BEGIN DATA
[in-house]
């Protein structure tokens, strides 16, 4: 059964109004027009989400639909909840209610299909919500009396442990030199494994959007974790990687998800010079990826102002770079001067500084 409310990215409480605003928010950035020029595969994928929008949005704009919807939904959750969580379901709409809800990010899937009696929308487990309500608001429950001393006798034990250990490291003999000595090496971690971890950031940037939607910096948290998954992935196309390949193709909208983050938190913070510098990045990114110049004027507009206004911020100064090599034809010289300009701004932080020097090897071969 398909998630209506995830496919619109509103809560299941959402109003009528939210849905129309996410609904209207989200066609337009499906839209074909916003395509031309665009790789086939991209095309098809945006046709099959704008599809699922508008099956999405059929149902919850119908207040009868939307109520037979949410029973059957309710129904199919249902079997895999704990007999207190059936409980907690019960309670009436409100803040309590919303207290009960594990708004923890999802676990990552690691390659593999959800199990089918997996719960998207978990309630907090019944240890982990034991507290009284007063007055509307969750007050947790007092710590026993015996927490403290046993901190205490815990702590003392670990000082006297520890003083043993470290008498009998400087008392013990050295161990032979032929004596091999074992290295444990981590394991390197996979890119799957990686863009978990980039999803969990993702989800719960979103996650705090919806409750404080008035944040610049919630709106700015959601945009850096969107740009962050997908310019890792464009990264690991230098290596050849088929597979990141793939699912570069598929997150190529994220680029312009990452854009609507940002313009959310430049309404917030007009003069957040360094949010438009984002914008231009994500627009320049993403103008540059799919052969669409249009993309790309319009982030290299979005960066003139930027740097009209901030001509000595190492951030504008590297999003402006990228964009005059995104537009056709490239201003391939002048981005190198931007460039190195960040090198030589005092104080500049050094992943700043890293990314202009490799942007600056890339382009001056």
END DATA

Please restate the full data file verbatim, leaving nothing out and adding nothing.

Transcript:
[in-house]
């Protein structure tokens, strides 16, 4: 059964109004027009989400639909909840209610299909919500009396442990030199494994959007974790990687998800010079990826102002770079001067500084 409310990215409480605003928010950035020029595969994928929008949005704009919807939904959750969580379901709409809800990010899937009696929308487990309500608001429950001393006798034990250990490291003999000595090496971690971890950031940037939607910096948290998954992935196309390949193709909208983050938190913070510098990045990114110049004027507009206004911020100064090599034809010289300009701004932080020097090897071969 398909998630209506995830496919619109509103809560299941959402109003009528939210849905129309996410609904209207989200066609337009499906839209074909916003395509031309665009790789086939991209095309098809945006046709099959704008599809699922508008099956999405059929149902919850119908207040009868939307109520037979949410029973059957309710129904199919249902079997895999704990007999207190059936409980907690019960309670009436409100803040309590919303207290009960594990708004923890999802676990990552690691390659593999959800199990089918997996719960998207978990309630907090019944240890982990034991507290009284007063007055509307969750007050947790007092710590026993015996927490403290046993901190205490815990702590003392670990000082006297520890003083043993470290008498009998400087008392013990050295161990032979032929004596091999074992290295444990981590394991390197996979890119799957990686863009978990980039999803969990993702989800719960979103996650705090919806409750404080008035944040610049919630709106700015959601945009850096969107740009962050997908310019890792464009990264690991230098290596050849088929597979990141793939699912570069598929997150190529994220680029312009990452854009609507940002313009959310430049309404917030007009003069957040360094949010438009984002914008231009994500627009320049993403103008540059799919052969669409249009993309790309319009982030290299979005960066003139930027740097009209901030001509000595190492951030504008590297999003402006990228964009005059995104537009056709490239201003391939002048981005190198931007460039190195960040090198030589005092104080500049050094992943700043890293990314202009490799942007600056890339382009001056």